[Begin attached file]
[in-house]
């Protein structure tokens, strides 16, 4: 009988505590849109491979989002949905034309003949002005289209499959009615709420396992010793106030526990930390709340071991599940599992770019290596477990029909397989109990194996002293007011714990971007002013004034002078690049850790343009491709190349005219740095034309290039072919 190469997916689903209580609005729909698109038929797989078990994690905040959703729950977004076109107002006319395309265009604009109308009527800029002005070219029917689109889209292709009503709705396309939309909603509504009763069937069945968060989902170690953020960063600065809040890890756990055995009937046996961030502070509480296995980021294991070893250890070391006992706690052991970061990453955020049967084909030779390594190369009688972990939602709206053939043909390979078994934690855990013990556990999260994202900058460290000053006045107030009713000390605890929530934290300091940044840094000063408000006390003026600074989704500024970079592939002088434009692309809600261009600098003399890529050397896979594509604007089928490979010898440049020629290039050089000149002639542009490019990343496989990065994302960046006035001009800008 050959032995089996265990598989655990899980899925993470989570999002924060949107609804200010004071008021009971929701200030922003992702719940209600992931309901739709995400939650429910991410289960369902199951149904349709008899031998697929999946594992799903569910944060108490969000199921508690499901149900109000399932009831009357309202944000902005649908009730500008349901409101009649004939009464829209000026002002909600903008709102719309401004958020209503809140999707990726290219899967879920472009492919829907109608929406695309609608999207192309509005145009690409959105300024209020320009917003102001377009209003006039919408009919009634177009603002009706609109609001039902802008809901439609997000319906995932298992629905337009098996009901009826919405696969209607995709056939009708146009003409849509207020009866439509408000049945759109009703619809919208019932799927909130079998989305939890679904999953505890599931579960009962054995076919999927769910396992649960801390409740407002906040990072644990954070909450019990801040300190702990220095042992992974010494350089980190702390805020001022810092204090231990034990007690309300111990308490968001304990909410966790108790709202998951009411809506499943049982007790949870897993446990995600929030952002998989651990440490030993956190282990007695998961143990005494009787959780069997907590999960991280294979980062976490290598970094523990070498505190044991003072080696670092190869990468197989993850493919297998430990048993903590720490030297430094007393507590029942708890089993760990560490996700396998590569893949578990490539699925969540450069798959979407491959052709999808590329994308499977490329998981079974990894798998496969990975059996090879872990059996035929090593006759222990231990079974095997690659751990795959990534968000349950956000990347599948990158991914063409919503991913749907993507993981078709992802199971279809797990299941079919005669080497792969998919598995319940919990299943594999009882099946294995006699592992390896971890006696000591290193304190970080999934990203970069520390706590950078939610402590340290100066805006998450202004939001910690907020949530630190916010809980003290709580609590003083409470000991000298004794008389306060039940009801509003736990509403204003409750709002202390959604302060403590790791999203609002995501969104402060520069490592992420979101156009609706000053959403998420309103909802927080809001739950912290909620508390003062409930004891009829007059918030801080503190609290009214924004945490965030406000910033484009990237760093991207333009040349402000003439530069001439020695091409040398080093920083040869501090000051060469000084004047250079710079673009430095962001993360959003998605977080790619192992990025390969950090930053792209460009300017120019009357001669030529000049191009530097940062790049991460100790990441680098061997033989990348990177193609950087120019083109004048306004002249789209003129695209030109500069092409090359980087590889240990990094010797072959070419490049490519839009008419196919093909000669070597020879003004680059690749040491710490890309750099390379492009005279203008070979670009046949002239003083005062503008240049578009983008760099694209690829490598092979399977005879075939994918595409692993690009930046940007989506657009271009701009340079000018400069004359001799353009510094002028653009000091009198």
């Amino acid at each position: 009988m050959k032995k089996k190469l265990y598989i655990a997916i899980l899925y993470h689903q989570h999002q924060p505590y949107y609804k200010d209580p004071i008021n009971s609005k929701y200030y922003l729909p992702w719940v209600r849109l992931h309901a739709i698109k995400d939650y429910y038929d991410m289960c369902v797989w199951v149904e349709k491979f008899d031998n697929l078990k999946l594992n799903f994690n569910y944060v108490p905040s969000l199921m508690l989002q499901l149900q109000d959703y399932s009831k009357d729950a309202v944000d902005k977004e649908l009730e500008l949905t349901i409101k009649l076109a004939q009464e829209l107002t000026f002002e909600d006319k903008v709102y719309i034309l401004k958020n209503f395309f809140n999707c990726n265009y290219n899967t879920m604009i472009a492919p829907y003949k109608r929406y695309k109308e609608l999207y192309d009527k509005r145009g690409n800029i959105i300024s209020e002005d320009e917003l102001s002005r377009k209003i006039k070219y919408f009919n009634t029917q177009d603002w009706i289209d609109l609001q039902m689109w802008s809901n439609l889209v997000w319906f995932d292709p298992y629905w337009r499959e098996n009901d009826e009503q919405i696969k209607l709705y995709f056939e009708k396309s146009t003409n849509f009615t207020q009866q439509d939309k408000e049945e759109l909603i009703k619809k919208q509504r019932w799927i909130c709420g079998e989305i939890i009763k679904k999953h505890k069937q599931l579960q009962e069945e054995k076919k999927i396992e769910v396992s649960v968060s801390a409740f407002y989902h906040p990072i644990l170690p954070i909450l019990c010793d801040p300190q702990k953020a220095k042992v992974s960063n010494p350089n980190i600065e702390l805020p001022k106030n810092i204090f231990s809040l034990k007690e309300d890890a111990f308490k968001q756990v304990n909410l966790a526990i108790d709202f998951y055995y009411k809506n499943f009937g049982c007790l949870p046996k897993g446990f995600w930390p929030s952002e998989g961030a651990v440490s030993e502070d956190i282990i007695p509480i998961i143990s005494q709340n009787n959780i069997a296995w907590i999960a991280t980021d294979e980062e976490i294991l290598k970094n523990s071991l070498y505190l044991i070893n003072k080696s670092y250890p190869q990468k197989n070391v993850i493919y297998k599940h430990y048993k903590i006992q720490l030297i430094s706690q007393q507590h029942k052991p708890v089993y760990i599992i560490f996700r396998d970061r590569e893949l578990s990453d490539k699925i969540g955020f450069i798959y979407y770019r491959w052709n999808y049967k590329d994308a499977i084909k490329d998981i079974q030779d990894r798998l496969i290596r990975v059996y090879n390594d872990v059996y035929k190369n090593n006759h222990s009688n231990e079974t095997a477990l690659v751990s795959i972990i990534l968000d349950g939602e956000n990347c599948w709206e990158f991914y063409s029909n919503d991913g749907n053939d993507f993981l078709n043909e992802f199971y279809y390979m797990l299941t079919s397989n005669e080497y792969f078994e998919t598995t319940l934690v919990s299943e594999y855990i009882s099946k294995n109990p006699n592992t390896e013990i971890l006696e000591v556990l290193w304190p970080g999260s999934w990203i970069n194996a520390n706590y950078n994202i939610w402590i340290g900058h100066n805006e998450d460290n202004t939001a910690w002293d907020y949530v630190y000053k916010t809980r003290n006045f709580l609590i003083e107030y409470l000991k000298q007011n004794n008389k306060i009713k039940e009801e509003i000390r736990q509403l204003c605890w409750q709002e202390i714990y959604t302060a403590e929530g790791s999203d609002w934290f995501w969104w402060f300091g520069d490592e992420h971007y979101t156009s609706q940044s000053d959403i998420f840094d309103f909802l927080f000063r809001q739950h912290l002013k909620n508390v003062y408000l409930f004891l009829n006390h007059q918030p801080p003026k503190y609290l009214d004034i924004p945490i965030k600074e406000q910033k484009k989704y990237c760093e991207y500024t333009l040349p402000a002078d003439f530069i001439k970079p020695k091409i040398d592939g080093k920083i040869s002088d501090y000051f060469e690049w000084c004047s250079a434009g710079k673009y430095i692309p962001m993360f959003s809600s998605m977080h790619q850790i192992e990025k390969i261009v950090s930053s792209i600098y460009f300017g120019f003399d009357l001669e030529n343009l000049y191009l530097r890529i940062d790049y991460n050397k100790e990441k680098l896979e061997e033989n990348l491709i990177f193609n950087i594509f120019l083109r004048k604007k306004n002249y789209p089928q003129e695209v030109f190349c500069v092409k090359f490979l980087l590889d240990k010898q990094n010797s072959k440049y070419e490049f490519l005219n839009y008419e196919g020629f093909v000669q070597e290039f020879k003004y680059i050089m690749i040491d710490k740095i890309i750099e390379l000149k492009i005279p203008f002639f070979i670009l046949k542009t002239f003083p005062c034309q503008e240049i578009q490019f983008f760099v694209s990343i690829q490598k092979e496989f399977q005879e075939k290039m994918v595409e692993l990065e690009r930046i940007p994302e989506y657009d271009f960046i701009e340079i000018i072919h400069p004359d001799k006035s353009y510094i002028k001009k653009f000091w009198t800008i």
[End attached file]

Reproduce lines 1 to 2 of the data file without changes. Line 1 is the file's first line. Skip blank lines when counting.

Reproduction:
[in-house]
């Protein structure tokens, strides 16, 4: 009988505590849109491979989002949905034309003949002005289209499959009615709420396992010793106030526990930390709340071991599940599992770019290596477990029909397989109990194996002293007011714990971007002013004034002078690049850790343009491709190349005219740095034309290039072919 190469997916689903209580609005729909698109038929797989078990994690905040959703729950977004076109107002006319395309265009604009109308009527800029002005070219029917689109889209292709009503709705396309939309909603509504009763069937069945968060989902170690953020960063600065809040890890756990055995009937046996961030502070509480296995980021294991070893250890070391006992706690052991970061990453955020049967084909030779390594190369009688972990939602709206053939043909390979078994934690855990013990556990999260994202900058460290000053006045107030009713000390605890929530934290300091940044840094000063408000006390003026600074989704500024970079592939002088434009692309809600261009600098003399890529050397896979594509604007089928490979010898440049020629290039050089000149002639542009490019990343496989990065994302960046006035001009800008 050959032995089996265990598989655990899980899925993470989570999002924060949107609804200010004071008021009971929701200030922003992702719940209600992931309901739709995400939650429910991410289960369902199951149904349709008899031998697929999946594992799903569910944060108490969000199921508690499901149900109000399932009831009357309202944000902005649908009730500008349901409101009649004939009464829209000026002002909600903008709102719309401004958020209503809140999707990726290219899967879920472009492919829907109608929406695309609608999207192309509005145009690409959105300024209020320009917003102001377009209003006039919408009919009634177009603002009706609109609001039902802008809901439609997000319906995932298992629905337009098996009901009826919405696969209607995709056939009708146009003409849509207020009866439509408000049945759109009703619809919208019932799927909130079998989305939890679904999953505890599931579960009962054995076919999927769910396992649960801390409740407002906040990072644990954070909450019990801040300190702990220095042992992974010494350089980190702390805020001022810092204090231990034990007690309300111990308490968001304990909410966790108790709202998951009411809506499943049982007790949870897993446990995600929030952002998989651990440490030993956190282990007695998961143990005494009787959780069997907590999960991280294979980062976490290598970094523990070498505190044991003072080696670092190869990468197989993850493919297998430990048993903590720490030297430094007393507590029942708890089993760990560490996700396998590569893949578990490539699925969540450069798959979407491959052709999808590329994308499977490329998981079974990894798998496969990975059996090879872990059996035929090593006759222990231990079974095997690659751990795959990534968000349950956000990347599948990158991914063409919503991913749907993507993981078709992802199971279809797990299941079919005669080497792969998919598995319940919990299943594999009882099946294995006699592992390896971890006696000591290193304190970080999934990203970069520390706590950078939610402590340290100066805006998450202004939001910690907020949530630190916010809980003290709580609590003083409470000991000298004794008389306060039940009801509003736990509403204003409750709002202390959604302060403590790791999203609002995501969104402060520069490592992420979101156009609706000053959403998420309103909802927080809001739950912290909620508390003062409930004891009829007059918030801080503190609290009214924004945490965030406000910033484009990237760093991207333009040349402000003439530069001439020695091409040398080093920083040869501090000051060469000084004047250079710079673009430095962001993360959003998605977080790619192992990025390969950090930053792209460009300017120019009357001669030529000049191009530097940062790049991460100790990441680098061997033989990348990177193609950087120019083109004048306004002249789209003129695209030109500069092409090359980087590889240990990094010797072959070419490049490519839009008419196919093909000669070597020879003004680059690749040491710490890309750099390379492009005279203008070979670009046949002239003083005062503008240049578009983008760099694209690829490598092979399977005879075939994918595409692993690009930046940007989506657009271009701009340079000018400069004359001799353009510094002028653009000091009198």